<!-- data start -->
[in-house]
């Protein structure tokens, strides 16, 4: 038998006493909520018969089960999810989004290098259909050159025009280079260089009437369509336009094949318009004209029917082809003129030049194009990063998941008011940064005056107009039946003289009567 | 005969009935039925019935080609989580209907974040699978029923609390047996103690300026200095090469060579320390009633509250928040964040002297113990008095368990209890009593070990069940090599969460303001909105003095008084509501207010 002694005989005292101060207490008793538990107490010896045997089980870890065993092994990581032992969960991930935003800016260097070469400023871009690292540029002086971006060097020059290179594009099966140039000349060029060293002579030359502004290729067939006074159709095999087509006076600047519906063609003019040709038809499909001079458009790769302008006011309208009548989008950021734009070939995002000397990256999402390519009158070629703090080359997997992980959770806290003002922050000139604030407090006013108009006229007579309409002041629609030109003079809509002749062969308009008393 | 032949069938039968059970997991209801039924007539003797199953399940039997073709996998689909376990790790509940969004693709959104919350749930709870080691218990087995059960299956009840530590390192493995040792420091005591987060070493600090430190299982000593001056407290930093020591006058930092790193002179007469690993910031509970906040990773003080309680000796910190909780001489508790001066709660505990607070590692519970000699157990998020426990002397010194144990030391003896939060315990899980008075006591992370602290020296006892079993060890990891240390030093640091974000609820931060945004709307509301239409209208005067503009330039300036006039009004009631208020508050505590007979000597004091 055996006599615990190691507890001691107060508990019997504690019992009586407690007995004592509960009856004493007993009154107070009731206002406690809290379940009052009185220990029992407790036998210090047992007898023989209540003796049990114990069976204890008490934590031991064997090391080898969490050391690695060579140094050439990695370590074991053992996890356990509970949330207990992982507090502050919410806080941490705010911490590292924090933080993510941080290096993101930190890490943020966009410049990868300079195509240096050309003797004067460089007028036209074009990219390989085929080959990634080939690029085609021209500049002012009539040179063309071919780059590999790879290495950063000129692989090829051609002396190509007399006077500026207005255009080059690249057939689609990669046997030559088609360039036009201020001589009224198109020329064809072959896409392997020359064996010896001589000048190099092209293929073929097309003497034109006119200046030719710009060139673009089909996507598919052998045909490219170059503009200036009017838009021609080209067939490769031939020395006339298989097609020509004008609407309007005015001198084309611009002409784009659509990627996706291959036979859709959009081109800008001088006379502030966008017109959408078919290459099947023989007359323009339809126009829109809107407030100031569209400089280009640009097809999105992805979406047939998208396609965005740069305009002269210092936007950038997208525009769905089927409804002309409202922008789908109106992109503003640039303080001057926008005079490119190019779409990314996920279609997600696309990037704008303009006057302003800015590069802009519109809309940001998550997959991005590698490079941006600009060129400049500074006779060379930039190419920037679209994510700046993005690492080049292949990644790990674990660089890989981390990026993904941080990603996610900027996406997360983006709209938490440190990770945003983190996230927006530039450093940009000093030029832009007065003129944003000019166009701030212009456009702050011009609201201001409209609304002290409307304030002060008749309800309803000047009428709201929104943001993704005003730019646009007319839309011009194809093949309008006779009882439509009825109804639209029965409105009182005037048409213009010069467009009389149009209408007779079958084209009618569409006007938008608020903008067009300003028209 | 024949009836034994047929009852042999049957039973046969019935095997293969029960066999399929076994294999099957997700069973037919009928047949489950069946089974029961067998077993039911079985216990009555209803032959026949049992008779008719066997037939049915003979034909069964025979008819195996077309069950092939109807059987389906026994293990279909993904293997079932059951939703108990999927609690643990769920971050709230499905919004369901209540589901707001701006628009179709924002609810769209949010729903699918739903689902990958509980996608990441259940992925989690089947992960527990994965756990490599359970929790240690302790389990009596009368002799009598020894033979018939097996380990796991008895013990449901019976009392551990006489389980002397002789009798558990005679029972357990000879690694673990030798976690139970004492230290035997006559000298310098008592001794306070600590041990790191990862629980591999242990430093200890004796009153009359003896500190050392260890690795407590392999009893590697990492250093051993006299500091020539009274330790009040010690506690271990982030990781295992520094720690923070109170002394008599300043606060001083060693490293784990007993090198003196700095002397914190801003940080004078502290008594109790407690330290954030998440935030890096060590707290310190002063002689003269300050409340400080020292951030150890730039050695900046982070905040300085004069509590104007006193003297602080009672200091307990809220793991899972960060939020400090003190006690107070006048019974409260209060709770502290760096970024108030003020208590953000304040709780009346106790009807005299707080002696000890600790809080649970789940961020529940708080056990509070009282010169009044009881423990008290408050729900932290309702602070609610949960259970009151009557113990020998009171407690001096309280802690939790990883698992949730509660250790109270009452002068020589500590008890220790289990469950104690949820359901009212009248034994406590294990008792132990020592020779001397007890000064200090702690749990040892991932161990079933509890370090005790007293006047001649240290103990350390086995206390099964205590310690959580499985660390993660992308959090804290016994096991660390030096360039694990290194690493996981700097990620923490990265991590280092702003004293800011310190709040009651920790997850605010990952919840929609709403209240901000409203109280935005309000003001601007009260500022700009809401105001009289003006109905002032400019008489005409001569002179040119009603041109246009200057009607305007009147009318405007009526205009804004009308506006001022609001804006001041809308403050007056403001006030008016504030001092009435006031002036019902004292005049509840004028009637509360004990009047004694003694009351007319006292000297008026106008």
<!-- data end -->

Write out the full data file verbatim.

[in-house]
């Protein structure tokens, strides 16, 4: 038998006493909520018969089960999810989004290098259909050159025009280079260089009437369509336009094949318009004209029917082809003129030049194009990063998941008011940064005056107009039946003289009567 | 005969009935039925019935080609989580209907974040699978029923609390047996103690300026200095090469060579320390009633509250928040964040002297113990008095368990209890009593070990069940090599969460303001909105003095008084509501207010 002694005989005292101060207490008793538990107490010896045997089980870890065993092994990581032992969960991930935003800016260097070469400023871009690292540029002086971006060097020059290179594009099966140039000349060029060293002579030359502004290729067939006074159709095999087509006076600047519906063609003019040709038809499909001079458009790769302008006011309208009548989008950021734009070939995002000397990256999402390519009158070629703090080359997997992980959770806290003002922050000139604030407090006013108009006229007579309409002041629609030109003079809509002749062969308009008393 | 032949069938039968059970997991209801039924007539003797199953399940039997073709996998689909376990790790509940969004693709959104919350749930709870080691218990087995059960299956009840530590390192493995040792420091005591987060070493600090430190299982000593001056407290930093020591006058930092790193002179007469690993910031509970906040990773003080309680000796910190909780001489508790001066709660505990607070590692519970000699157990998020426990002397010194144990030391003896939060315990899980008075006591992370602290020296006892079993060890990891240390030093640091974000609820931060945004709307509301239409209208005067503009330039300036006039009004009631208020508050505590007979000597004091 055996006599615990190691507890001691107060508990019997504690019992009586407690007995004592509960009856004493007993009154107070009731206002406690809290379940009052009185220990029992407790036998210090047992007898023989209540003796049990114990069976204890008490934590031991064997090391080898969490050391690695060579140094050439990695370590074991053992996890356990509970949330207990992982507090502050919410806080941490705010911490590292924090933080993510941080290096993101930190890490943020966009410049990868300079195509240096050309003797004067460089007028036209074009990219390989085929080959990634080939690029085609021209500049002012009539040179063309071919780059590999790879290495950063000129692989090829051609002396190509007399006077500026207005255009080059690249057939689609990669046997030559088609360039036009201020001589009224198109020329064809072959896409392997020359064996010896001589000048190099092209293929073929097309003497034109006119200046030719710009060139673009089909996507598919052998045909490219170059503009200036009017838009021609080209067939490769031939020395006339298989097609020509004008609407309007005015001198084309611009002409784009659509990627996706291959036979859709959009081109800008001088006379502030966008017109959408078919290459099947023989007359323009339809126009829109809107407030100031569209400089280009640009097809999105992805979406047939998208396609965005740069305009002269210092936007950038997208525009769905089927409804002309409202922008789908109106992109503003640039303080001057926008005079490119190019779409990314996920279609997600696309990037704008303009006057302003800015590069802009519109809309940001998550997959991005590698490079941006600009060129400049500074006779060379930039190419920037679209994510700046993005690492080049292949990644790990674990660089890989981390990026993904941080990603996610900027996406997360983006709209938490440190990770945003983190996230927006530039450093940009000093030029832009007065003129944003000019166009701030212009456009702050011009609201201001409209609304002290409307304030002060008749309800309803000047009428709201929104943001993704005003730019646009007319839309011009194809093949309008006779009882439509009825109804639209029965409105009182005037048409213009010069467009009389149009209408007779079958084209009618569409006007938008608020903008067009300003028209 | 024949009836034994047929009852042999049957039973046969019935095997293969029960066999399929076994294999099957997700069973037919009928047949489950069946089974029961067998077993039911079985216990009555209803032959026949049992008779008719066997037939049915003979034909069964025979008819195996077309069950092939109807059987389906026994293990279909993904293997079932059951939703108990999927609690643990769920971050709230499905919004369901209540589901707001701006628009179709924002609810769209949010729903699918739903689902990958509980996608990441259940992925989690089947992960527990994965756990490599359970929790240690302790389990009596009368002799009598020894033979018939097996380990796991008895013990449901019976009392551990006489389980002397002789009798558990005679029972357990000879690694673990030798976690139970004492230290035997006559000298310098008592001794306070600590041990790191990862629980591999242990430093200890004796009153009359003896500190050392260890690795407590392999009893590697990492250093051993006299500091020539009274330790009040010690506690271990982030990781295992520094720690923070109170002394008599300043606060001083060693490293784990007993090198003196700095002397914190801003940080004078502290008594109790407690330290954030998440935030890096060590707290310190002063002689003269300050409340400080020292951030150890730039050695900046982070905040300085004069509590104007006193003297602080009672200091307990809220793991899972960060939020400090003190006690107070006048019974409260209060709770502290760096970024108030003020208590953000304040709780009346106790009807005299707080002696000890600790809080649970789940961020529940708080056990509070009282010169009044009881423990008290408050729900932290309702602070609610949960259970009151009557113990020998009171407690001096309280802690939790990883698992949730509660250790109270009452002068020589500590008890220790289990469950104690949820359901009212009248034994406590294990008792132990020592020779001397007890000064200090702690749990040892991932161990079933509890370090005790007293006047001649240290103990350390086995206390099964205590310690959580499985660390993660992308959090804290016994096991660390030096360039694990290194690493996981700097990620923490990265991590280092702003004293800011310190709040009651920790997850605010990952919840929609709403209240901000409203109280935005309000003001601007009260500022700009809401105001009289003006109905002032400019008489005409001569002179040119009603041109246009200057009607305007009147009318405007009526205009804004009308506006001022609001804006001041809308403050007056403001006030008016504030001092009435006031002036019902004292005049509840004028009637509360004990009047004694003694009351007319006292000297008026106008």